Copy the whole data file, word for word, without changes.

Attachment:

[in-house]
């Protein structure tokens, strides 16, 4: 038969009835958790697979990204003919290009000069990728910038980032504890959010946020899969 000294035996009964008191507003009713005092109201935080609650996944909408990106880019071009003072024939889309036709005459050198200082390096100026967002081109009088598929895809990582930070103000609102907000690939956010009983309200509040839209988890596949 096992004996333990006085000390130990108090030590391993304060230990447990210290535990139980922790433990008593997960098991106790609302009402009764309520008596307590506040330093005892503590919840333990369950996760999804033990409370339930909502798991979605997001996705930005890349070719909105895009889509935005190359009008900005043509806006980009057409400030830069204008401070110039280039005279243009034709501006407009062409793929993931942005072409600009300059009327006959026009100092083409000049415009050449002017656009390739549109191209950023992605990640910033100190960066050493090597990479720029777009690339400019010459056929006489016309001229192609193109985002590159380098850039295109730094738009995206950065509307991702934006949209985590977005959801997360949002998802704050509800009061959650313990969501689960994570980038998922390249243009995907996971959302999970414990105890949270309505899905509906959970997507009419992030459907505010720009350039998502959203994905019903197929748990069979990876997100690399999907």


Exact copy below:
[in-house]
């Protein structure tokens, strides 16, 4: 038969009835958790697979990204003919290009000069990728910038980032504890959010946020899969 000294035996009964008191507003009713005092109201935080609650996944909408990106880019071009003072024939889309036709005459050198200082390096100026967002081109009088598929895809990582930070103000609102907000690939956010009983309200509040839209988890596949 096992004996333990006085000390130990108090030590391993304060230990447990210290535990139980922790433990008593997960098991106790609302009402009764309520008596307590506040330093005892503590919840333990369950996760999804033990409370339930909502798991979605997001996705930005890349070719909105895009889509935005190359009008900005043509806006980009057409400030830069204008401070110039280039005279243009034709501006407009062409793929993931942005072409600009300059009327006959026009100092083409000049415009050449002017656009390739549109191209950023992605990640910033100190960066050493090597990479720029777009690339400019010459056929006489016309001229192609193109985002590159380098850039295109730094738009995206950065509307991702934006949209985590977005959801997360949002998802704050509800009061959650313990969501689960994570980038998922390249243009995907996971959302999970414990105890949270309505899905509906959970997507009419992030459907505010720009350039998502959203994905019903197929748990069979990876997100690399999907």